The Sky Within

Ok, I have had some encounters with picking up books that I thought were YA dystopian fiction, but then finding that they were something a bit outside of my definition of dystopian.  That certainly applies to The Sky Within by Clare Dunkle.  It’s a little bit dystopian, a little bit sci fi and it borrows some elements from movies such as The Running Man, and Willy Wonka.  It really defies categorization and it’s very strangeness kept me reading something I otherwise would have set aside.

The dystopian part of the book stems from the fact that Martin lives in a suburb that is enclosed by a steel dome.  We readers are not told much about the disaster that led to its creation, just some vague references to hunger and violence and only some lucky people among the population who came to live there.  Whatever the disaster was, life seems pretty easy, at least on the surface, during the time this story takes place.  People have plenty to eat with stoves like slot machines that come up with the winning meal.  Children go to school, families watch TV, many of which are game shows, and people live in subdivisions.  For the most part people don’t have to work as they can buy bots to do it for them and still collect their paychecks, hence the sci fi aspects of the story.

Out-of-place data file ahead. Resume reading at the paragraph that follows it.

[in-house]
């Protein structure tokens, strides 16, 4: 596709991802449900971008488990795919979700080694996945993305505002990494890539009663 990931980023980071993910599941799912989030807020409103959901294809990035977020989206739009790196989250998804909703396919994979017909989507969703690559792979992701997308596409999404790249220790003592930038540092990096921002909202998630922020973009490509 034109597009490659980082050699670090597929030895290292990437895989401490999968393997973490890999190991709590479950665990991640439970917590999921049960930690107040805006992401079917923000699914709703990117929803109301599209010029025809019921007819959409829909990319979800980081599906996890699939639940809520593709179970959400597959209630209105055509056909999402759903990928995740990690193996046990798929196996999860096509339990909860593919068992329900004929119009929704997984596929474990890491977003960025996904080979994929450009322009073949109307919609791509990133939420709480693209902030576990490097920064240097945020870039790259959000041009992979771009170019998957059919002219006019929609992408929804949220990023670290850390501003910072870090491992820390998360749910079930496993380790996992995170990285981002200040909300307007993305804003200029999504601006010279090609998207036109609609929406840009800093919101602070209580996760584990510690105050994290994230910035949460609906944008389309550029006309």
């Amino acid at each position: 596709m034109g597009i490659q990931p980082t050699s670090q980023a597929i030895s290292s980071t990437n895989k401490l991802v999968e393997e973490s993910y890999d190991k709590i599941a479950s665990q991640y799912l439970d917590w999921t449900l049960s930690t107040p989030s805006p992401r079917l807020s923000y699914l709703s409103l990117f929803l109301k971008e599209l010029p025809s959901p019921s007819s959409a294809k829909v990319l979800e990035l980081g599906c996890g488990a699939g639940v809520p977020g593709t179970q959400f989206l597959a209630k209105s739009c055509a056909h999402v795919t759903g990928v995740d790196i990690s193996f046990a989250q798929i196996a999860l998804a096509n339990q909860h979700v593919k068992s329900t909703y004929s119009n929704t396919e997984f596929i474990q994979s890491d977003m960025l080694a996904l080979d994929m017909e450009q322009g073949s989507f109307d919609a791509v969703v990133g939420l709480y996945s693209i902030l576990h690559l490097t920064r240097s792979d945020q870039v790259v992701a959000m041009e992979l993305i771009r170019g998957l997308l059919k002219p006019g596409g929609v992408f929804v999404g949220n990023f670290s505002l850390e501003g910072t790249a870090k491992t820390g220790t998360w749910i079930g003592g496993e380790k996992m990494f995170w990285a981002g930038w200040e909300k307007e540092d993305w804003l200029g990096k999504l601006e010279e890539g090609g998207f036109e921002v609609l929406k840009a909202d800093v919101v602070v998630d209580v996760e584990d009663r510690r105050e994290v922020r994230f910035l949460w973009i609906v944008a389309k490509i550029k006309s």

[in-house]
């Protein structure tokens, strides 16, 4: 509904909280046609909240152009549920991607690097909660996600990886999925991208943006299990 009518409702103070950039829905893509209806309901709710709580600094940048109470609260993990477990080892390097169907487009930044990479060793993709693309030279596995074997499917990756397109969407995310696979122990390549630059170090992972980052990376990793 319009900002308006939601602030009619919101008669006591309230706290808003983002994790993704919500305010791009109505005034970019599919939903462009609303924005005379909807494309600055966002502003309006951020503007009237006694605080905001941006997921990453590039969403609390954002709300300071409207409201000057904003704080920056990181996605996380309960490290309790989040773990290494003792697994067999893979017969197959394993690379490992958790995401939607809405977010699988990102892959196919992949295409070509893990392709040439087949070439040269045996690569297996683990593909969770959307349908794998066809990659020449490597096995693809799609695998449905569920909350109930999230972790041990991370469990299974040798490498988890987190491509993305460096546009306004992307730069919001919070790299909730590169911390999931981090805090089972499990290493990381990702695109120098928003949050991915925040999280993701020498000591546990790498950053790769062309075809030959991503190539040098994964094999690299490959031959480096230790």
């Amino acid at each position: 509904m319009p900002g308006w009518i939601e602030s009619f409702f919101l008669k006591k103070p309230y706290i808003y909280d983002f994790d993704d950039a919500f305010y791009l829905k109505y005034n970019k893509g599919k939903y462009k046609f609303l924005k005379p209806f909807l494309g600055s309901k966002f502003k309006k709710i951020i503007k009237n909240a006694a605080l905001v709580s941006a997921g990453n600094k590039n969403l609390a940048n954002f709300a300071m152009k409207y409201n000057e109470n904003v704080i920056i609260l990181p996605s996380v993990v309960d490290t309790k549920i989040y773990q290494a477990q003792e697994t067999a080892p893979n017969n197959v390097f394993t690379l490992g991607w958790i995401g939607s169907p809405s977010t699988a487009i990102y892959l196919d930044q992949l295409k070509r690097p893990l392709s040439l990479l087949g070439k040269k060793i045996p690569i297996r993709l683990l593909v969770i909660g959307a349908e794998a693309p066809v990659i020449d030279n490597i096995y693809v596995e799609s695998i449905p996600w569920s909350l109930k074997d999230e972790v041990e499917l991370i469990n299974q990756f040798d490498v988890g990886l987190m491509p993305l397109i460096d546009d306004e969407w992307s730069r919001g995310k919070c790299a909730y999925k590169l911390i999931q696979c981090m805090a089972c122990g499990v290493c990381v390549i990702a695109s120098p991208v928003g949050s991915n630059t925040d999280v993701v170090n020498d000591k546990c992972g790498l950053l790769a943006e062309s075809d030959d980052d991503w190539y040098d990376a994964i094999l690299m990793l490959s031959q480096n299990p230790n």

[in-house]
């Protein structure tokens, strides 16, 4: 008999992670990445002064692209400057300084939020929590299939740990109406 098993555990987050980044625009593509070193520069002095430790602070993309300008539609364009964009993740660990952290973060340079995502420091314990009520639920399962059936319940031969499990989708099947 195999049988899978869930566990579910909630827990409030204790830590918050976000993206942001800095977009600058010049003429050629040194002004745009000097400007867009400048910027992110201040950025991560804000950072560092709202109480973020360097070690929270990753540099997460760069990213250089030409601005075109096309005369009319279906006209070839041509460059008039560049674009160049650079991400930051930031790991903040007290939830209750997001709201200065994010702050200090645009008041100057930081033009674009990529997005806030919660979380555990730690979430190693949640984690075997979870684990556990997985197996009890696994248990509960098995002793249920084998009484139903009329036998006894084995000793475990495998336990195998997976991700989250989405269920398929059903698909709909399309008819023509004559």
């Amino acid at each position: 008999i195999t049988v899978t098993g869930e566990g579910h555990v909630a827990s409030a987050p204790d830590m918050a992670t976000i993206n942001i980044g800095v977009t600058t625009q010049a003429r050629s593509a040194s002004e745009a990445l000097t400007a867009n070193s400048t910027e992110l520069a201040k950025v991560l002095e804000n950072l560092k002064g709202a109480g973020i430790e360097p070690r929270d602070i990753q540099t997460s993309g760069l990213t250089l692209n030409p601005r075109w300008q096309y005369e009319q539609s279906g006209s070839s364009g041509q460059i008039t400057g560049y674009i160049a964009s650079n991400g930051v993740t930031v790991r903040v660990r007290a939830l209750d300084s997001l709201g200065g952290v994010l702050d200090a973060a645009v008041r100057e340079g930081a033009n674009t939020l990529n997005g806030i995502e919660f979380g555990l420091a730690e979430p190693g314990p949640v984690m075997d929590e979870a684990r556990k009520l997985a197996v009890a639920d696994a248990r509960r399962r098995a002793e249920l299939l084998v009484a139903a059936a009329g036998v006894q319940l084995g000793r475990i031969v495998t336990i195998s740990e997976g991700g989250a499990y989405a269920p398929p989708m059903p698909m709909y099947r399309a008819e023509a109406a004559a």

Martin’s family consists of his father, mother and Cassie who is a ‘Wonder Baby.’  People no longer have children the old fashioned way, the process has become a bit like ordering from a catalog always wanting the best and newest model.  Cassie  is from the latest generation of children who have been so ‘improved’ that they have exceptionally high IQ’s and are so precocious that they annoy many of the adults and children from earlier periods. Martin’s dad chooses to work and is in charge of the mysterious packets coming into the dome which are like rail cars and contain any number of things.  It’s while visiting his father at work one day that Martin makes some unsettling discoveries about his world and begins to investigate aided by his modified bot dog Chip.  When his idyllic suburban existence is threatened by the number of secrets he has uncovered, he decides to take action.

I think there are some problems with this book.  I do give it props for its creativity, but I feel that the author has tried to cram too many different elements into one story with the result being a mish-mash of different genres, and as mentioned earlier even some plot devices and characters that feel like they were lifted from movies and TV.   Also, the ending is abrupt.  I am guessing there is a sequel, but even books that are written with the intention of continuing to another book in the series don’t have the unfinished quality that this does.   Also, it is written at the level of a young reader and the emotions and characterizations seem stilted in comparison to the material.   When I invest the time to read a book, if it’s part of a series I tend to continue because of that, but I don’t plan to continue with this one.   If I had children it might be something I would read with my son, but since I don’t, it’s one I will let go.


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